Researchers from the University of Helsinki have developed a new technique that utilizes artificial intelligence (AI) and the brain activity of groups of people in order to analyze opinions and draw conclusions. The researchers termed the technique “brainsourcing,” and it can help classify images or recommend content.
What is Crowdsourcing
Crowdsourcing is used whenever there is a complex task that needs to be broken up into smaller, more manageable ones. Those are then distributed to large groups of people that solve the problems individually. An example of this would be if people were asked if an object appears in an image, and the responses would then be used to train an image recognition system. Today’s top image recognition systems that are based on AI are still not yet fully automated. Because of this, the opinions of several people on the content of multiple sample images must be used as training data.
The researchers wanted to try to implement crowdsourcing by analyzing the electroencephalograms (EEGs) of individuals, and they used AI techniques to do it. This would allow the information to be extracted from the EEG instead of people having to give their opinions.
Tuukka Ruotsalo is an Academy Research Fellow from the University of Helsinki.
“We wanted to investigate whether crowdsourcing can be applied to image recognition by utilising the natural reactions of people without them having to carry out any manual tasks with a keyboard or mouse,” says Ruotsalo.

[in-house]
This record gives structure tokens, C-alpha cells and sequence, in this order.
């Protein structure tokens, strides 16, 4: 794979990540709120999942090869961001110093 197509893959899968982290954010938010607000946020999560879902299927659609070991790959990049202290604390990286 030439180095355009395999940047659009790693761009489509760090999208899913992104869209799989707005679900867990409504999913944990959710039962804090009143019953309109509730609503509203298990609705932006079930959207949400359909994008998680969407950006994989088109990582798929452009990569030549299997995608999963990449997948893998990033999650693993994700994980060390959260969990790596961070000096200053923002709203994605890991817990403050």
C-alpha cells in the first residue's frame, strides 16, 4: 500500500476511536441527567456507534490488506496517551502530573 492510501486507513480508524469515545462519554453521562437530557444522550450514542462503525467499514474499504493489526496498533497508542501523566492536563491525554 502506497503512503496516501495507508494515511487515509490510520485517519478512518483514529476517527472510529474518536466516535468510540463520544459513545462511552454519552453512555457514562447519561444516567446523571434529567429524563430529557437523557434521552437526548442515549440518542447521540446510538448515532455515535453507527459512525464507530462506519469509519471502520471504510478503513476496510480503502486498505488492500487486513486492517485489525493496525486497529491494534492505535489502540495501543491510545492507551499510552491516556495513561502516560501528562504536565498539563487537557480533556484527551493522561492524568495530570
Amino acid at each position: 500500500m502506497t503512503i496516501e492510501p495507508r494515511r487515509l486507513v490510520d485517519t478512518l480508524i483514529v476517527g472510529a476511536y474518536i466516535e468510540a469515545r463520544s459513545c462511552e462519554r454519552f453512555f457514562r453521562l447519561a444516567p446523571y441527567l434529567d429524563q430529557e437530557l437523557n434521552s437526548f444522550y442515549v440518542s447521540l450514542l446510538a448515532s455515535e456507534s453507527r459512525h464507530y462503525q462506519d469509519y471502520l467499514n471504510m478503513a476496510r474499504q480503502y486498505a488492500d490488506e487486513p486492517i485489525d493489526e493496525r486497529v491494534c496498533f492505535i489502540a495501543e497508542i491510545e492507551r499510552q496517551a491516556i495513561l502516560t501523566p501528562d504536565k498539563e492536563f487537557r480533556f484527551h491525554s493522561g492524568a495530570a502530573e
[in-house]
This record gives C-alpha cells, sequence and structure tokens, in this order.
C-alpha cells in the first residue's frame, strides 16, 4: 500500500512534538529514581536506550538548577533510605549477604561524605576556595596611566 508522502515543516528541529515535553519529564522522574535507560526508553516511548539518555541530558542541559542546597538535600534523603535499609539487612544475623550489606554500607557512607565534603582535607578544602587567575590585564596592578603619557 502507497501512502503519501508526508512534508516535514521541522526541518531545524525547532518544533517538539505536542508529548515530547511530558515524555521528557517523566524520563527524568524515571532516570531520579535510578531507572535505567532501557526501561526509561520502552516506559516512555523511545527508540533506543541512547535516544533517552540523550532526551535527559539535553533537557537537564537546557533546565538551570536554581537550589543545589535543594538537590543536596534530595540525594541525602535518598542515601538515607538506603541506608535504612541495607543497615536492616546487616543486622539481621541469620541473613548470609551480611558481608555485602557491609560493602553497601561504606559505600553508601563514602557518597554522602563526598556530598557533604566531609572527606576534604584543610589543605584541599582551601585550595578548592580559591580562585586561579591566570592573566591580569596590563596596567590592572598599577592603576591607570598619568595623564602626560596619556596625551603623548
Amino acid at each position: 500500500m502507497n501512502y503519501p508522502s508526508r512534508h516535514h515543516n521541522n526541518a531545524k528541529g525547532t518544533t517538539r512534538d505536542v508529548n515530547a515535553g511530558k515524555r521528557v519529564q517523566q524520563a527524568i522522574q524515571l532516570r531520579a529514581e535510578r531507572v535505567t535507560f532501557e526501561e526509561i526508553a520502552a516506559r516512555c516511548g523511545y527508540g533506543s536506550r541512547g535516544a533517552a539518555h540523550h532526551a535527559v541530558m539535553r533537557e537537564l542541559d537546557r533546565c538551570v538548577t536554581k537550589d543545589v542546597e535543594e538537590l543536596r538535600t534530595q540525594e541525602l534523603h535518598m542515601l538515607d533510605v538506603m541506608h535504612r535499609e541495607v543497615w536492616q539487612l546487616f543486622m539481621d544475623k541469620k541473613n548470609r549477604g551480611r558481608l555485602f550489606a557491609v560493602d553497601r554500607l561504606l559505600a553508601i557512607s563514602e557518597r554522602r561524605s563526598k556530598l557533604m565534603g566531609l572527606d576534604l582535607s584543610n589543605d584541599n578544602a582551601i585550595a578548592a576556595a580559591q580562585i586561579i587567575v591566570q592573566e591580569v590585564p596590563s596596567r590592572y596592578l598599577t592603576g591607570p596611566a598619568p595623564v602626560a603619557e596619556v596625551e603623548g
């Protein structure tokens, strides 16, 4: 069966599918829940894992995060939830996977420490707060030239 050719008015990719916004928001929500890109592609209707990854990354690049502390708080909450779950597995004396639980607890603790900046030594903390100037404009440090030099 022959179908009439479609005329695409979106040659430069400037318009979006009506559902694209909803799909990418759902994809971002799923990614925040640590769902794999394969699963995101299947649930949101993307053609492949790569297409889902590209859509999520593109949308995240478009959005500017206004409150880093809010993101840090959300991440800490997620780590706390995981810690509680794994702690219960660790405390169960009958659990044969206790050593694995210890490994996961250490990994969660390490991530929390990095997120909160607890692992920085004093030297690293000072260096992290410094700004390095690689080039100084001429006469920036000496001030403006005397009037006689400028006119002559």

The study involved 30 volunteers who were shown a computer display with human faces. The participants then labeled the faces in their mind based on what was in the images, such as a blond or dark-haired individual, or whether an individual was smiling or not. The big difference from conventional crowdsourcing tasks was that the participants did not need to take any further action besides observing the images presented to them.
Electroencephalography was then used to collect the brain activity of each participant, and the AI algorithm used this to learn to recognize images relevant to the task, like when an image of a person with certain features appeared on-screen.
The researchers found that the computer was capable of interpreting these mental labels directly from the EEG, and brain sourcing can be used in recognition tasks.
As for the future of this technique, student and research assistant Keith Davis says, “Our approach is limited by the technology available.”
“Current methods to measure brain activity are adequate for controlled setups in a laboratory, but the technology needs to improve for everyday use. Additionally, these methods only capture a very small percentage of total brain activity. As brain imaging technologies improve, it may become possible to capture preference information directly from the brain. Instead of using conventional ratings or like buttons, you could simply listen to a song or watch a show, and your brain activity alone would be enough to determine your response to it.”
The results can be used in interfaces that combine brain and computer activity, such as those that require lightweight EEG equipment as wearable electronics. Lightweight wearables capable of measuring EEG are undergoing development.
This type of technology is allowing AI to be used to extract valuable information with very little effort on the human’s part. As it continues to improve, it can be expected that this trend will only continue and participation from the individual will be unnecessary in many cases.
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